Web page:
How to survive a vulnerability hangover


Imagery Mathew Coyte // @mathew_coyte

Words Emma Vidgen // @emma_vee


Have you ever suffered from a vulnerability hangover? You know that feeling that starts in the pit of your stomach, makes your heart flip-flop and might crescendo in a flush of the cheeks after you’ve put yourself out there? While your body feels like you’ve been KO-ed, your mind goes into overdrive: “What will people think/say/believe now I’ve shown something painfully real?”

Vulnerability hangovers have been one of the most common and unexpected side-effects since we launched The Wayward. Creating a platform to share deeply personal stories (this one and this one spring to mind in particular) has been a rollercoaster that frequently leads to late-night WhatsApp exchanges between us, “Oh my god I don’t know if I can post this… I think I am going to vomit!” In fact, when we launched last year, I struggled to even write an ‘about me’ caption on our Instagram (this one’s a classic example – so awks!).

But just like The Wayward, we’re a work in progress. And we keep practising vulnerability because vulnerability is something we value deeply. But why is it so damn important? We asked Rebecca Ray, a psychologist and author of The Art Of Self Kindness (Pan Books, $19.99) to break it down for us and share her tips on how to bounced back when you’re suffering from a vulnerability hangover.



why vulnerability is important

Vulnerability has been the hottest word in the wellness world for awhile now - and for good reason. “Vulnerability allows us to show up as our true selves without the masks that we so often hide behind to hide the parts of ourselves that we fear will be judged, rejected, or shameful to expose,” says Rebecca. In an age of over-stylised Instagram flatlays, Facetuning and digital perfection, being vulnerable is a an act of rebellion and honesty that’s more important to our sanity than ever.

But more importantly, being vulnerable is also a an act of radical self-kindness. “Rather than criticising ourselves for the perceived flaws, true compassion is being vulnerable enough to acknowledge our fragility as humans and accept ourselves unconditionally anyway,” says Rebecca. “Embracing joy requires us to step into vulnerability because it’s an uncertain space. Instead of focusing on when the joy will disappear to be replaced with discomfort, vulnerability asks us to be in the moment and allow it to be there as it is, even when it’s temporary (as all emotions are).”

Have you ever called in sick to work with a vulnerability hangover?  Image  Kinga Cichewicz  //  Unsplash

Have you ever called in sick to work with a vulnerability hangover?
Image Kinga Cichewicz // Unsplash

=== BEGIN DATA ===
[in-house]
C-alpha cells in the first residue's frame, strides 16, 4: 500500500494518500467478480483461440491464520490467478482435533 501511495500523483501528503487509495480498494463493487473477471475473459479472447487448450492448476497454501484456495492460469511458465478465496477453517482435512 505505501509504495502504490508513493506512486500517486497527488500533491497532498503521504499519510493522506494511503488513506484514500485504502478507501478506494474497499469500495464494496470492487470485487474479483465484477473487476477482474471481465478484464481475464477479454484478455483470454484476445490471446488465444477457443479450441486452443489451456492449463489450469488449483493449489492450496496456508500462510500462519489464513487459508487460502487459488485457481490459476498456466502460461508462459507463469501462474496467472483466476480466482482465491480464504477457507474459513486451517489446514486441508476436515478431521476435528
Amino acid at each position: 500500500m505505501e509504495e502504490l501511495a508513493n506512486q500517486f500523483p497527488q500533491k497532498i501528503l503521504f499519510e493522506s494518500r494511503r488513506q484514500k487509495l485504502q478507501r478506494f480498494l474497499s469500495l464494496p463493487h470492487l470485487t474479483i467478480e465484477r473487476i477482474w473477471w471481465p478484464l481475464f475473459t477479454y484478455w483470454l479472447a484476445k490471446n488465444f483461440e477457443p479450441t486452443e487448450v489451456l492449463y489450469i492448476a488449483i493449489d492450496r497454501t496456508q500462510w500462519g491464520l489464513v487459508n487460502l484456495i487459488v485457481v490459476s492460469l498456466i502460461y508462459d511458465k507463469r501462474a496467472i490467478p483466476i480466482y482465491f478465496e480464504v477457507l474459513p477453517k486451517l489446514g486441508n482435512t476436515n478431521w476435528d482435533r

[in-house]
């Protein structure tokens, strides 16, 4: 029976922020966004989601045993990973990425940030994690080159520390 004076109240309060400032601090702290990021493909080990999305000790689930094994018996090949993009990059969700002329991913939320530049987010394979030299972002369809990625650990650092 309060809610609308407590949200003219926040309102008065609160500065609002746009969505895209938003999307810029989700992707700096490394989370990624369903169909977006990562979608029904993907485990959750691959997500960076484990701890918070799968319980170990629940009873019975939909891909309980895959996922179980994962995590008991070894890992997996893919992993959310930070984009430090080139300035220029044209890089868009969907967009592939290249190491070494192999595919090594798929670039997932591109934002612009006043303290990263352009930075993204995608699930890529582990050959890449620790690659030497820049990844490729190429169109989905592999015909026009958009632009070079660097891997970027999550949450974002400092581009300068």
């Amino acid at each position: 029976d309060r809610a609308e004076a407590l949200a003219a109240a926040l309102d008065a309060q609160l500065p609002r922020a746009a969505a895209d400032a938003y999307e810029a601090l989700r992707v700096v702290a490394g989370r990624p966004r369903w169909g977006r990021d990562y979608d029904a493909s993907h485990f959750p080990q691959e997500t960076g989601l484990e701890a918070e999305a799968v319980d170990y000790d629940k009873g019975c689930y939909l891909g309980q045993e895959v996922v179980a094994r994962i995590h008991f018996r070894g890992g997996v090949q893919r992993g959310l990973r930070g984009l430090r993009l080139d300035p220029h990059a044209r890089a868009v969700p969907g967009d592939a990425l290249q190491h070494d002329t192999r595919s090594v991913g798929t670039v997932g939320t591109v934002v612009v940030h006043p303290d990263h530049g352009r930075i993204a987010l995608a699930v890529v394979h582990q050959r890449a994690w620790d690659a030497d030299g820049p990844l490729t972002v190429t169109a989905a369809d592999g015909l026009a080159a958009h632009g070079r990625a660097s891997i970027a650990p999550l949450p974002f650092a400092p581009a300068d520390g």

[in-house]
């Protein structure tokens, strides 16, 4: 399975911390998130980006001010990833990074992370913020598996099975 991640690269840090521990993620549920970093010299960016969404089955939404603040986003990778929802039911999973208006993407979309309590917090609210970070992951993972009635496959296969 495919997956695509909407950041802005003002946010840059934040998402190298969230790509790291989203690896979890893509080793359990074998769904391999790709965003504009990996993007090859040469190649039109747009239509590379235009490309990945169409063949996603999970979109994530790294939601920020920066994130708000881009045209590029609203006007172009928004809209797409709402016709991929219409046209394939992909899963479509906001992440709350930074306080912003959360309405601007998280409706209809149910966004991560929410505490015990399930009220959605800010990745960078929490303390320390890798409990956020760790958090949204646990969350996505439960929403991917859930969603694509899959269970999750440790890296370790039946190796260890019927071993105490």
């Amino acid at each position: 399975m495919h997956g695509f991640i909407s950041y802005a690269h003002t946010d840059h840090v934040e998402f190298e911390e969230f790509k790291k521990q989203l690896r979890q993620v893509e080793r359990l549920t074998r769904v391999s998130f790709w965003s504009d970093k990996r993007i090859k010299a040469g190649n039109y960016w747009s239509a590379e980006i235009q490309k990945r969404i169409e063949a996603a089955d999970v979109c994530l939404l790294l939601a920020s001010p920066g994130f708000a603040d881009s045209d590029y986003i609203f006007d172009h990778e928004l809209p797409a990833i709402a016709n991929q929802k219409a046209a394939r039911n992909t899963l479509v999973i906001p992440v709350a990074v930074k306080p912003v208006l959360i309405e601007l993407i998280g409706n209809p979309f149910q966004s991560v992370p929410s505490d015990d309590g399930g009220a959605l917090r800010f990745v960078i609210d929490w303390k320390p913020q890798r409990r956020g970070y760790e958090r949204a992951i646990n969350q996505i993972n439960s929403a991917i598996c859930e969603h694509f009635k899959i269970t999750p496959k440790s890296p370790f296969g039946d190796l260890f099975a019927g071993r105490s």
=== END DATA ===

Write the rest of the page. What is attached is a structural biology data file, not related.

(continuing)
OK so how do you know if you’re in the grips of a vulnerability hangover? Well they aren’t gentle, that’s for sure. If you have one, you’ll know. “Embarrassment, shame, and thoughts like, ‘I shouldn’t have done that,’ ‘What will they think?’, and ‘I can’t show my face now!’ are all common symptoms,” says Rebecca. The feeling isn’t dissimilar to the pounding terror of alcohonoia (paranoia experienced after a big night of drinking, often after work drinks with colleagues you don’t know that well), except with a vulnerability hangover, no booze is required (although in some cases, it may have been a factor in giving you the courage to share).



OK so you’ve put yourself out there and now you’re panicking. How do you deal with the shame? “The best way to recover is to seek out someone close to you and in whose opinion you trust,” says Rebecca. “Sometimes, when we’re overwhelmed by a shame storm, it’s difficult to find perspective inside our own heads but it can be accessed by turning to a loved one for support.”


is it possible to get better at being vulnerable?

Like most things in life, practice makes, well, it makes things a bit easier. It turns out vulnerability is no different. “Practice speaking to yourself with compassion especially when it comes to observing your flaws, mistakes, or areas you of being you struggle with,” says Rebecca. “Cultivating a kind inner voice makes it easier to unconditionally accept ourselves, and therefore, to show up authentically and bravely even when there’s a risk of being imperfect.”


For more advice on how to be a better friend to yourself, don’t miss Rebecca’s new book The Art Of Self Kindness (Pan Books, $19.99) and follow Rebecca on instagram

The Art of Self-Kindness.jpg

The Art of Self-Kindness by Rebecca Ray is published by Pan Australia ($19.99) and is available from all good bookstores.